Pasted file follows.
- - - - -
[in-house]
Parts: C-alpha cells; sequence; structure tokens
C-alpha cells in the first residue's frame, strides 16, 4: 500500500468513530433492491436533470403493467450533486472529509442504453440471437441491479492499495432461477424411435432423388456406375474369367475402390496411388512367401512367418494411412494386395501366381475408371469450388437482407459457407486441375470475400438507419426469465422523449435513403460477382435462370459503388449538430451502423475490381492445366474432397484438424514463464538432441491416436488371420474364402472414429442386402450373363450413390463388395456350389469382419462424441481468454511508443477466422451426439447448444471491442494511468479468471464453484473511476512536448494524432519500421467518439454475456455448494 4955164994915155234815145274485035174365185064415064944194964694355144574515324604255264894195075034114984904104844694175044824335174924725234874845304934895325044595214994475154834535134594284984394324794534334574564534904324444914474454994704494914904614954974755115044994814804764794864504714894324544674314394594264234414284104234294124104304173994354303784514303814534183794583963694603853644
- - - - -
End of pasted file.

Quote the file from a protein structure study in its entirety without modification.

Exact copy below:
[in-house]
Parts: C-alpha cells; sequence; structure tokens
C-alpha cells in the first residue's frame, strides 16, 4: 500500500468513530433492491436533470403493467450533486472529509442504453440471437441491479492499495432461477424411435432423388456406375474369367475402390496411388512367401512367418494411412494386395501366381475408371469450388437482407459457407486441375470475400438507419426469465422523449435513403460477382435462370459503388449538430451502423475490381492445366474432397484438424514463464538432441491416436488371420474364402472414429442386402450373363450413390463388395456350389469382419462424441481468454511508443477466422451426439447448444471491442494511468479468471464453484473511476512536448494524432519500421467518439454475456455448494 4955164994915155234815145274485035174365185064415064944194964694355144574515324604255264894195075034114984904104844694175044824335174924725234874845304934895325044595214994475154834535134594284984394324794534334574564534904324444914474454994704494914904614954974755115044994814804764794864504714894324544674314394594264234414284104234294124104304173994354303784514303814534183794583963694603853644